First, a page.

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What’s in Your Air? Common Household Air Pollutants



Do you know what’s in the air you breathe?

Do you know what's in the air you breathe? Even a well-ventilated, well-maintained house contains a variety of pollutants, such as allergens, particles and chemicals.

Studies by the United States Environmental Protection Agency (EPA), and other organizations, have found that the levels of pollutants found indoors can actually be higher than outside*. The EPA also found that Americans spend as much as 90 percent of their time indoors, much of it in an office environment at work.

With that much daily exposure to pollutants, it's no wonder the EPA ranks improving indoor air quality among its five strategic goals.

Prevention Tips for Common Household Pollutants

Knowing the source of pollutants and how you can eliminate or mitigate the effects of them can help you create a healthier home environment for you and your family.


Secondhand Smoke. Caused by burning tobacco products, such as cigarettes, pipes and cigars, secondhand smoke can lead to cancer and other respiratory illnesses. It can worsen asthma symptoms and has been linked to increased risk of ear infections in children and Sudden Infant Death Syndrome (SIDS)**.
Prevention Tips:

  • Don't allow anyone to smoke in your home or car.
  • Avoid bars or restaurants that allow smoking.

Asthma Triggers. Dust mites, mold, secondhand smoke, pet dander and other particulates in the air or on surfaces can cause coughing, wheezing and breathing difficulty. For people with asthma, these can lead to an asthma attack, which can be life-threatening.

  • The EPA recommends changing your furnace filter regularly to help trap pollutants that can be asthma triggers***. Electrostatically charged Filtrete Allergen Defense filters by 3M are six times more effective than traditional fiberglass filters at trapping airborne pollutants, such as dust, smog, mold spores and pet dander.
  • Keep pets off of the bed and upholstered furniture to reduce your exposure to pet dander, and use allergen-proof mattress and pillow covers to protect from dust mites.

Mold. Mold is a fungus that produces spores that can be easily carried in the air and will grow when they come in contact with moisture and a food source, such as wood, carpet, paper or fabric. Exposure to mold can cause nasal stuffiness, wheezing, and eye or skin irritation. Some mold strains can cause severe, even life-threatening symptoms in mold-sensitive individuals***.
Prevention Tips:

  • Use a dehumidifier, especially in the moisture-prone basement, to prevent the humid environment in which mold thrives.
  • Investigate signs of water damage in walls, ceilings or floors and repair within 24–48 hours to prevent mold from growing.

Combustion Pollutants. Gases or airborne particles produced by burning materials, combustion pollutants in the home most commonly result from unvented or improperly vented fuel-burning appliances, such as gas stoves, wood stoves, fireplaces, water heaters and clothes dryers.

The most common combustion pollutants are carbon monoxide, a colorless, odorless gas that inhibits the body's ability to carry sufficient oxygen through the bloodstream, causing headaches, weakness, confusion and even death; and nitrogen dioxide, also a colorless, odorless gas that can cause eye and airway irritation, shortness of breath and increased risk of respiratory infection.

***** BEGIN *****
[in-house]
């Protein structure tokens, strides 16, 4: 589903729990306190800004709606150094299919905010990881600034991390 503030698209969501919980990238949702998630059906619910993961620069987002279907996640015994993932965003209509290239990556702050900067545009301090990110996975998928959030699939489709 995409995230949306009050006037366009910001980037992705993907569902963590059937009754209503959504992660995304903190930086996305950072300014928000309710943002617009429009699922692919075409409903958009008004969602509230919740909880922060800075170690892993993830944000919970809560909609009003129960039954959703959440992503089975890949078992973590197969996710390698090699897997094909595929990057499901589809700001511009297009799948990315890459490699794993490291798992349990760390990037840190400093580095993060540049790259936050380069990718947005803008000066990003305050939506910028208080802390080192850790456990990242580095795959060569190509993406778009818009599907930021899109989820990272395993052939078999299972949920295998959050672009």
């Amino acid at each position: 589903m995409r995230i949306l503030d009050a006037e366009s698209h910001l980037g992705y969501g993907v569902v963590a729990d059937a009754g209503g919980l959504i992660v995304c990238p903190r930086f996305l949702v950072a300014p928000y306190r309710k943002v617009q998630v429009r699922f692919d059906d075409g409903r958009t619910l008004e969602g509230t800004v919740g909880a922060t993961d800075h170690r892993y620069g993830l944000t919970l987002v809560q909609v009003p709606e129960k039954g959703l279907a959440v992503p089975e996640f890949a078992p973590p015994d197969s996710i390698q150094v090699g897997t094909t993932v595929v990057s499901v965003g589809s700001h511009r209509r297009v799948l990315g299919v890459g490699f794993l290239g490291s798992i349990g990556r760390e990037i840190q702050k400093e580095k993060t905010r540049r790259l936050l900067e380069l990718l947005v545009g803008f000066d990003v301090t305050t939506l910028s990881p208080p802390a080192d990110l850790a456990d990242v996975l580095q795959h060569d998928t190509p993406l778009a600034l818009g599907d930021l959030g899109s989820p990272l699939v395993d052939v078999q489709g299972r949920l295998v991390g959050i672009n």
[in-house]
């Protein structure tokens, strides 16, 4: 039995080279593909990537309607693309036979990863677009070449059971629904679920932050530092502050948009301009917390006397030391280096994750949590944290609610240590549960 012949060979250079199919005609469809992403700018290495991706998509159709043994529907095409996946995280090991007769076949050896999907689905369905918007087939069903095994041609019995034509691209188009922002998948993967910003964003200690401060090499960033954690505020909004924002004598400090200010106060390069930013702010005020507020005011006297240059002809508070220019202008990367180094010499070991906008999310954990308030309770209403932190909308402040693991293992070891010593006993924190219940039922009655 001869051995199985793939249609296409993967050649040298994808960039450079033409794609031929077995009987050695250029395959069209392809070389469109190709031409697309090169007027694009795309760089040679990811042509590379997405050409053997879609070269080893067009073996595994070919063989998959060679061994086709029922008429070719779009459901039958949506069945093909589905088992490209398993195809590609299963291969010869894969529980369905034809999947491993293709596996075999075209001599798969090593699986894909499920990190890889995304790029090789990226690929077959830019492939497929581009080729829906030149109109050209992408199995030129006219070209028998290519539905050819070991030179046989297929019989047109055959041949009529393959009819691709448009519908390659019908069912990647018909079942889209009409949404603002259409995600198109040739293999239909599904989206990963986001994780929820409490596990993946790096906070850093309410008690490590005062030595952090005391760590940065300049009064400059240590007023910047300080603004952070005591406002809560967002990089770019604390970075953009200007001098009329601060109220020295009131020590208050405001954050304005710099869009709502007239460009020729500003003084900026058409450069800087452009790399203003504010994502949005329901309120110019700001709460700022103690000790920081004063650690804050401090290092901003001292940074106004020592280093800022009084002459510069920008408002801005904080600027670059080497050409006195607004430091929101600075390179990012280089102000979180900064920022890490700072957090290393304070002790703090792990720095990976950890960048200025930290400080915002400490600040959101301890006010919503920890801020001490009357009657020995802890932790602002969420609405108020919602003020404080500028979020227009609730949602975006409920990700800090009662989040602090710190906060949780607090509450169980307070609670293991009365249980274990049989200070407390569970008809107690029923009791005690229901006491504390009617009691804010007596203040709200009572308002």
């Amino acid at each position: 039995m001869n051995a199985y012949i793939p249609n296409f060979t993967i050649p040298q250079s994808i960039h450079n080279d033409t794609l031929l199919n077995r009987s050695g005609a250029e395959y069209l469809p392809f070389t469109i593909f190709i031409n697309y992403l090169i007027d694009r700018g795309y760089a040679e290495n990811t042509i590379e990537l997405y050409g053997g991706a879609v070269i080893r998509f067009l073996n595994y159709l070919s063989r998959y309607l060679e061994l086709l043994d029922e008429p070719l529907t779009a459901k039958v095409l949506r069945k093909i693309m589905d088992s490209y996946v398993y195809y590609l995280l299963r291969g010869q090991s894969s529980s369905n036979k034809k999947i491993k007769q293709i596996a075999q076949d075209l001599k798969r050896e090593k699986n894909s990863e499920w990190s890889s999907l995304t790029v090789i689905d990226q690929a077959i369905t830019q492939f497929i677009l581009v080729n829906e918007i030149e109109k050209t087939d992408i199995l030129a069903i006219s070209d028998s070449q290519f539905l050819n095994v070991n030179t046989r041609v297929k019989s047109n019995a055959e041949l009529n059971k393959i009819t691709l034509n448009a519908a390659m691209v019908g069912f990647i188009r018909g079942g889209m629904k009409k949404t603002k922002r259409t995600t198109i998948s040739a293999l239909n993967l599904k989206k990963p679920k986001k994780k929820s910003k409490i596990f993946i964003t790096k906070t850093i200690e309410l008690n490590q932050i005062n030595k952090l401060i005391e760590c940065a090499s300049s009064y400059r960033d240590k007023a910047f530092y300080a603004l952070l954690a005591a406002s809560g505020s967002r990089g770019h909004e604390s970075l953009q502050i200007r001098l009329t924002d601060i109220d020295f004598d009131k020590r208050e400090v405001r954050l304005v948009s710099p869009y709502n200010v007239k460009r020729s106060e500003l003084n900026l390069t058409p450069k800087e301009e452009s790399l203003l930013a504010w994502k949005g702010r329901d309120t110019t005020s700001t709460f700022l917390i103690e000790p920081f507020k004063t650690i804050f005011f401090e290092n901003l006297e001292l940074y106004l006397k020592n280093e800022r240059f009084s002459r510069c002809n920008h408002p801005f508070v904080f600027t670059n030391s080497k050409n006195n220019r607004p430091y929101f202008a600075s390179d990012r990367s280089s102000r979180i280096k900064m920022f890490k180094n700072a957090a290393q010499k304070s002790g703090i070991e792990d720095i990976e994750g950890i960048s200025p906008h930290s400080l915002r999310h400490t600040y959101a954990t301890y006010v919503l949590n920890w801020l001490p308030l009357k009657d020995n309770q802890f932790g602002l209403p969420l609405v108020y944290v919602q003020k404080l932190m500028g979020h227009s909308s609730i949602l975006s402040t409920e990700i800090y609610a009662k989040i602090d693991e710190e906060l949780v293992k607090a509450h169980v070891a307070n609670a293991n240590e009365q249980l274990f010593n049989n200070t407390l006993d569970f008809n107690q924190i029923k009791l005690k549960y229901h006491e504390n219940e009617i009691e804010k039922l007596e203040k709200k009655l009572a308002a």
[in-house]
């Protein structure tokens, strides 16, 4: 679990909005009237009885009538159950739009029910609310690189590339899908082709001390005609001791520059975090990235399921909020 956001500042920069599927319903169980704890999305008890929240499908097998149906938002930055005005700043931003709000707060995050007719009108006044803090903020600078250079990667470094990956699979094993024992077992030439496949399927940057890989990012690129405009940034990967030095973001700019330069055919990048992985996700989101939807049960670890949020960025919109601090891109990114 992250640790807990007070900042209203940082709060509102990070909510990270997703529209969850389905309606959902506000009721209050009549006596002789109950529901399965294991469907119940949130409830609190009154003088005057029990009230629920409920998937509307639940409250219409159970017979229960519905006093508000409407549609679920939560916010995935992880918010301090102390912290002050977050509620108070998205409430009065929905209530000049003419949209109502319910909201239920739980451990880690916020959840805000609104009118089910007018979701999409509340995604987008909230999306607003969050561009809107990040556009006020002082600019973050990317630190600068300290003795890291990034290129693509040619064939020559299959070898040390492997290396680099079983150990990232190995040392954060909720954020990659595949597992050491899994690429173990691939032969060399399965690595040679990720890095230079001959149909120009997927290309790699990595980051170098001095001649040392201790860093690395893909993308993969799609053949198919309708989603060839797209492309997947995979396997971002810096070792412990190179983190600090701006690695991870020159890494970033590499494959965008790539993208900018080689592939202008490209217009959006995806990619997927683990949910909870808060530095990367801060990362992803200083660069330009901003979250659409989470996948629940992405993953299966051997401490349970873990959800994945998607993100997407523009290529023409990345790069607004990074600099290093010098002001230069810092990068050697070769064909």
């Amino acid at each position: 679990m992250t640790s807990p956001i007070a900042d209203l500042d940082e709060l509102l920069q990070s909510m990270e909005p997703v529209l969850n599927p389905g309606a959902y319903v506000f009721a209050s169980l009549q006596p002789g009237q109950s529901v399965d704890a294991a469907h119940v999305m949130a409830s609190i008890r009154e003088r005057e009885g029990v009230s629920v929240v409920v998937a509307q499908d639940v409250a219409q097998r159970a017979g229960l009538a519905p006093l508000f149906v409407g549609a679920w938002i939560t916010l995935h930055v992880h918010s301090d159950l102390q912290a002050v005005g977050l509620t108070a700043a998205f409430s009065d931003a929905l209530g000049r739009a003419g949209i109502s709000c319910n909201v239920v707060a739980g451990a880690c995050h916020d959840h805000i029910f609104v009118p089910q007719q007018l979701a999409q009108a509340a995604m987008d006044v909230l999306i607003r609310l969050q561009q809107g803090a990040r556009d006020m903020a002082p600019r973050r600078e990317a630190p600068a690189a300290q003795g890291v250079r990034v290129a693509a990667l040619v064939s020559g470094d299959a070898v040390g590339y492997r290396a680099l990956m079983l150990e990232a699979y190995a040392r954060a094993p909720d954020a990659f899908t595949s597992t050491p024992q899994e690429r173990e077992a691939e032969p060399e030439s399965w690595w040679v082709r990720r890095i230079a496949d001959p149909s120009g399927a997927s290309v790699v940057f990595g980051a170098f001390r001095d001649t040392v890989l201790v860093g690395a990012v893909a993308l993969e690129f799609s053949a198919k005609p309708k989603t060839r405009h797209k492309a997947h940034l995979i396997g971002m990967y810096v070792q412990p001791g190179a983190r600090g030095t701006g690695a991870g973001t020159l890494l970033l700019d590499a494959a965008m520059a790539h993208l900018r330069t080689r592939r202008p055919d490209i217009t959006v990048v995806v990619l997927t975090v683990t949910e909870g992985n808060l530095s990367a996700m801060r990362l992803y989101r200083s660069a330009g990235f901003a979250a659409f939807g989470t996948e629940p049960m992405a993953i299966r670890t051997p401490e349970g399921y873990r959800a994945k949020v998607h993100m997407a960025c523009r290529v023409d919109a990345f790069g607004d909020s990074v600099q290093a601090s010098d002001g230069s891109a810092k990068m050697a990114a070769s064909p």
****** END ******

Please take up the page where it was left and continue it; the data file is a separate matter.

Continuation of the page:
Prevention Tips:

  • Ensure that rooms in which fuel-burning appliances are being used are well-ventilated; vent appliances to the outdoors whenever possible.
  • Ensure that fuel-burning appliances are installed according to manufacturer specifications and are properly maintained.

Radon. A radioactive gas that forms naturally in the soil, radon can enter the home through cracks in floors or walls that are in contact with the ground. The EPA reports that radon is the leading cause of lung cancer among non-smokers and the second-leading cause of lung cancer overall.
Prevention Tips:

  • Use a do-it-yourself radon kit, available in most hardware and home improvement stores, to test your home's radon levels.
  • or new home construction, your builder can tell you about radon-reduction measures that can be completed while the home is being built.

Volatile Organic Compounds (VOCs). VOCs are formed when chemicals found in common household products, such as paint, paint stripper, cleaning supplies, dry-cleaned clothing, pesticides, building materials, furniture and air fresheners, evaporate or "off-gas" into the air when they are used. VOCs can cause eye, nose and throat irritation, headaches and nausea, and can even cause damage to internal organs and the central nervous system, or cancer.
Prevention Tips:

  • Use and store all household chemicals according to manufacturer instructions.
  • Ensure ample ventilation when using high-VOC products, such as paint, paint strippers, solvents and oven or drain cleaners.

With so many pollutants affecting indoor air quality, it might feel like an uphill battle to protect yourself and your family. Breathe easier by following these prevention tips and taking positive steps to create a healthier home.

Sources:
* Filtrete Air Filtration Products brochure, "Do you really know what's in your air?"
** American Lung Association, http://www.lung.org/stop-smoking/about-smoking/health-effects/secondhand-smoke.html
*** United States Environmental Protection Agency, Publication: "Care for Your Air: A Guide to Indoor Air Quality."